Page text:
Nearly 8.6 million US STEM jobs in 2015, BLS finds
Approximately 6.2 percent of U.S. workers (nearly 8.6 million people) were employed in STEM jobs in May 2015, according to STEM Occupations: Past, Present, And Future from the U.S. Bureau of Labor Statistics (BLS). Of those nearly 8.6 million people, nearly half (45 percent) are employed in computer occupations. In addition, seven of the 10 largest STEM occupations were related to computers and information systems including the largest STEM occupation – applications software developers (750,000 people). STEM occupations provide nearly double the wages of non-STEM occupations.
While these STEM occupations pay more, they also come with more educational requirements. BLS reports that nearly 93 percent of STEM occupations had wages above the $48,320 national average, with an average wage for all STEM occupations of $87,570. In comparison to other jobs, BLS finds that almost all STEM occupations require some level of post-secondary education (99 percent) while only 36 percent of non-STEM occupations require post-secondary education.
STEM jobs also had an above average growth rate of 10.5 percent (or 817,260 jobs) between May 2009 and May 2015. This was nearly double the growth rate (5.2 percent) for non-STEM occupations.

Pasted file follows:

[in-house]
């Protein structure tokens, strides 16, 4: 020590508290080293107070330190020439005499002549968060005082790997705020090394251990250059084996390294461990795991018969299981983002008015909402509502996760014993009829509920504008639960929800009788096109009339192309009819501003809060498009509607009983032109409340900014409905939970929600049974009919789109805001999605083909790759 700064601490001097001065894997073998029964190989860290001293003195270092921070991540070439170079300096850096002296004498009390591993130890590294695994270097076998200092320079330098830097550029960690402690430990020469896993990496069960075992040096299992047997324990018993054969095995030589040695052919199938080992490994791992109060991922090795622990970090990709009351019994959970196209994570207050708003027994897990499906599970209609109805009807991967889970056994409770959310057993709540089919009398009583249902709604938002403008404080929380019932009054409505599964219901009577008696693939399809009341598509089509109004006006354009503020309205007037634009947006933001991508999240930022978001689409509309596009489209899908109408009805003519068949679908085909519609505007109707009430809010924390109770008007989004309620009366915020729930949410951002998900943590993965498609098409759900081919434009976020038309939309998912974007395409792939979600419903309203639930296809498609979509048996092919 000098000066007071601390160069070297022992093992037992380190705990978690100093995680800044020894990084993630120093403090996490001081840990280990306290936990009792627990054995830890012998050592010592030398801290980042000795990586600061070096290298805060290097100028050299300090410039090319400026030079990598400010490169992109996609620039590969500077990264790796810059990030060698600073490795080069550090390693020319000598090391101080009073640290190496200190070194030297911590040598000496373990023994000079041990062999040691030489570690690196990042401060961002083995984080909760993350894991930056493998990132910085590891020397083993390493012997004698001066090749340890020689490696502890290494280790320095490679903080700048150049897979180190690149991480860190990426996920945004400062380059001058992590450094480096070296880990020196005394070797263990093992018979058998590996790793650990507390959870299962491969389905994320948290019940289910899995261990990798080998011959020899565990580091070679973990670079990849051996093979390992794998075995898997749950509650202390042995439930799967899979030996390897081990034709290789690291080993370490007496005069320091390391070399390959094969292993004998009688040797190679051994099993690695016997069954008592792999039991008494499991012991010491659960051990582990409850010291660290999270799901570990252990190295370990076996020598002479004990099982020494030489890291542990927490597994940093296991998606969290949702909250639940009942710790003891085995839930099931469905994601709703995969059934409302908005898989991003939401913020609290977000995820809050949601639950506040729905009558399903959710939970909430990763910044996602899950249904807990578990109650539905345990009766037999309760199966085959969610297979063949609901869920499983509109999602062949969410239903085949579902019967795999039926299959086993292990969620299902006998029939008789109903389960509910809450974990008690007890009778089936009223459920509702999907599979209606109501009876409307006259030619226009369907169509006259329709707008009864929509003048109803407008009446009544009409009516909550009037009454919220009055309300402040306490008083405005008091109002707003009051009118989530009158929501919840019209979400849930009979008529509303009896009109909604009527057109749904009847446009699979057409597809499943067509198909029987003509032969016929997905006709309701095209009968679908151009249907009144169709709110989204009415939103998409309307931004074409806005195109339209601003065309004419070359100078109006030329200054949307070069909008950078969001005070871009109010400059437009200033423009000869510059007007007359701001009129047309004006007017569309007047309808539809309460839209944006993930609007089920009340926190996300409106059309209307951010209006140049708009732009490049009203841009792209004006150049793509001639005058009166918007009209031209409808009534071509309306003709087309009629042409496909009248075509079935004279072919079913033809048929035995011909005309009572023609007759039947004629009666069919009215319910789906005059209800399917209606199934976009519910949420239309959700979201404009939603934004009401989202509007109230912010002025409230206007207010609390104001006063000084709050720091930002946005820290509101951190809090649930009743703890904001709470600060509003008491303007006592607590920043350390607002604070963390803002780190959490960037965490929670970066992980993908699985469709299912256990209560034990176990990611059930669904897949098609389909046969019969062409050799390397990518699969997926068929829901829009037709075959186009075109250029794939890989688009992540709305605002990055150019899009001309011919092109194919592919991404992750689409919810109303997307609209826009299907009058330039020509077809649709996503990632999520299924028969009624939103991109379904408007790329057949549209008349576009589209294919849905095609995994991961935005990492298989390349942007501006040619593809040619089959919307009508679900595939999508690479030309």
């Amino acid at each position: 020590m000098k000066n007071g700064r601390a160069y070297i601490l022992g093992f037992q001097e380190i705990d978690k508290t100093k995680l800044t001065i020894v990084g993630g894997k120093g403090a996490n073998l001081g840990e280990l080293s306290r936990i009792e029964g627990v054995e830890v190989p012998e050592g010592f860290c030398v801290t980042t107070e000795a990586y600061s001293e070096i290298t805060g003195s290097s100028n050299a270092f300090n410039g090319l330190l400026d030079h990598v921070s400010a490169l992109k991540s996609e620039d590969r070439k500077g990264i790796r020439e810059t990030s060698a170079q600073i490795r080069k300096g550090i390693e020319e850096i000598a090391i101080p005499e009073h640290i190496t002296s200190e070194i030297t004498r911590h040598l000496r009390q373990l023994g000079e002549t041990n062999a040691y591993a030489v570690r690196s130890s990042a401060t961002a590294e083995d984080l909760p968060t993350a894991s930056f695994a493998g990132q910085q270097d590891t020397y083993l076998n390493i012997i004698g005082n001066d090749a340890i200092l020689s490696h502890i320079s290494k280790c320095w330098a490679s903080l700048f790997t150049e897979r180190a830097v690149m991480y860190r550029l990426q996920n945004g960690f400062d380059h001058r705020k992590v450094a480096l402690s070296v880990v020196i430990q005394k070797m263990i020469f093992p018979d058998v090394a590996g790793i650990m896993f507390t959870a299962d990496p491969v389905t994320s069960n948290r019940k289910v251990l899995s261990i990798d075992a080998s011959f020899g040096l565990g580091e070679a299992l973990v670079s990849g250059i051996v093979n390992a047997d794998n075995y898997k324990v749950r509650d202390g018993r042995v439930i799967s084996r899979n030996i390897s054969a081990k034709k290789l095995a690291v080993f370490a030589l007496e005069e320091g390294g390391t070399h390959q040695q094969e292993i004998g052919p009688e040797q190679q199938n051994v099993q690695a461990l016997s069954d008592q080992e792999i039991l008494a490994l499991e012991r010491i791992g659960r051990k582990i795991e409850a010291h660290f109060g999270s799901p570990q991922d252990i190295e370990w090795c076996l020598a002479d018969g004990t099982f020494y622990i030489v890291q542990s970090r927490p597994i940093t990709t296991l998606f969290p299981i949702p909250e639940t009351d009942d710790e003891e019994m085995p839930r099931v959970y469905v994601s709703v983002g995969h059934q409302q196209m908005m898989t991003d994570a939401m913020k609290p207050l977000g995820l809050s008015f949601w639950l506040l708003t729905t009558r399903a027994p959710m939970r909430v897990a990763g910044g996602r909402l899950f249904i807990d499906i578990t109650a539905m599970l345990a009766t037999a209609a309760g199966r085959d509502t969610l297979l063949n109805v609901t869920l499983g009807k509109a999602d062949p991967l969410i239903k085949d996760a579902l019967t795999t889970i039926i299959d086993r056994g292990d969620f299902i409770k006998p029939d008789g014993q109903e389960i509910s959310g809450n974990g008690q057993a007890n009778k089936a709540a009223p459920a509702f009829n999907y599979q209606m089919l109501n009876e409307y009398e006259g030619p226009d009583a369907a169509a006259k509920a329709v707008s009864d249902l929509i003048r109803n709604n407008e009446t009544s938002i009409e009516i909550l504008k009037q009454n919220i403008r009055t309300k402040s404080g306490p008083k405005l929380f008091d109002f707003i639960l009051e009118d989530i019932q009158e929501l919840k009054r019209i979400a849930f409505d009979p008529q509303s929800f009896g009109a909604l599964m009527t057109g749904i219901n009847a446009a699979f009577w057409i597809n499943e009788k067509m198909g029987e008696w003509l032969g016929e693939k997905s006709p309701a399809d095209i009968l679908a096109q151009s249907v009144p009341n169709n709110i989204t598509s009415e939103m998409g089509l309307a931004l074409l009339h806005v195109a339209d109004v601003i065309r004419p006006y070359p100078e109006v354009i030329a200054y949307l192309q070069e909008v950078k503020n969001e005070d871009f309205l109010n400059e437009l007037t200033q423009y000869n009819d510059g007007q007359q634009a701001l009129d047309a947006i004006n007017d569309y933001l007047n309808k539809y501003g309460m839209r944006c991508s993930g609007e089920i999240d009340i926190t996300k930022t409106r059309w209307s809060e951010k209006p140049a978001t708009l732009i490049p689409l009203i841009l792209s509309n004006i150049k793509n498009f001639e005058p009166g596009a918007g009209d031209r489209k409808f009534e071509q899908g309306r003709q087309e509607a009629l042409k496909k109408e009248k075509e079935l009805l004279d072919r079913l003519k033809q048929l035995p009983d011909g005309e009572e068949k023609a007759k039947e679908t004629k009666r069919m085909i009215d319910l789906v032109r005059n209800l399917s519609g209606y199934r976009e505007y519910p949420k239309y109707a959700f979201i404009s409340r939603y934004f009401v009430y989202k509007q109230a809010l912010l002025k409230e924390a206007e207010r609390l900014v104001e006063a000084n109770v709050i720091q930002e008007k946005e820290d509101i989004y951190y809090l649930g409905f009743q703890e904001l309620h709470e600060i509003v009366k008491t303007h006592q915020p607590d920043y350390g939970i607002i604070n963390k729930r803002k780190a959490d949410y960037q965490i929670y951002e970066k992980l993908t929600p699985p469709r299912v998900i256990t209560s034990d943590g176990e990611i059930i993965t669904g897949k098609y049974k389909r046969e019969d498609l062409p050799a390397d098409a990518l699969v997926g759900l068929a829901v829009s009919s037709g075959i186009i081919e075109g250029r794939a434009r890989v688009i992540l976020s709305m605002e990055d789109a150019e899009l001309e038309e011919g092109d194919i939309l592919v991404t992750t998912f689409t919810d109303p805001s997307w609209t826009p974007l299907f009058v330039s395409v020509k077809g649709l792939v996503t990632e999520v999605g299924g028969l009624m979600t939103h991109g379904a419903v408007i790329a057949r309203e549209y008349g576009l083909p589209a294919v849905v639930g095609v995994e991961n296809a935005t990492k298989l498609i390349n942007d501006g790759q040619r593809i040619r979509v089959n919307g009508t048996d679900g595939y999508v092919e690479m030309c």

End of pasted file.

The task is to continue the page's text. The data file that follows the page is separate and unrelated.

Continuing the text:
This rapid growth is projected to continue well into the 2020s with BLS estimating that STEM occupations will grow by 12.5 percent from 2014 to 2024. By 2024, the STEM occupations with the largest projected growth include architectural, engineering, and related services industry (each is projected to grow by at least 8 percent). The industry with the largest percent change in employment from 2014 to 2024 will be in computer systems design and related services (a nearly 40 percent positive change in employment). In comparison, BLS projects that the demand will decline by over 20 percent by 2024 due to the ongoing trend of outsourcing the work to firms located overseas to cut costs.
The report also provides graphics for STEM employment change/percent employment change at the state level from 2009 to 2014. In addition, it highlights metro regions where STEM occupations made up over one-fifth of employment.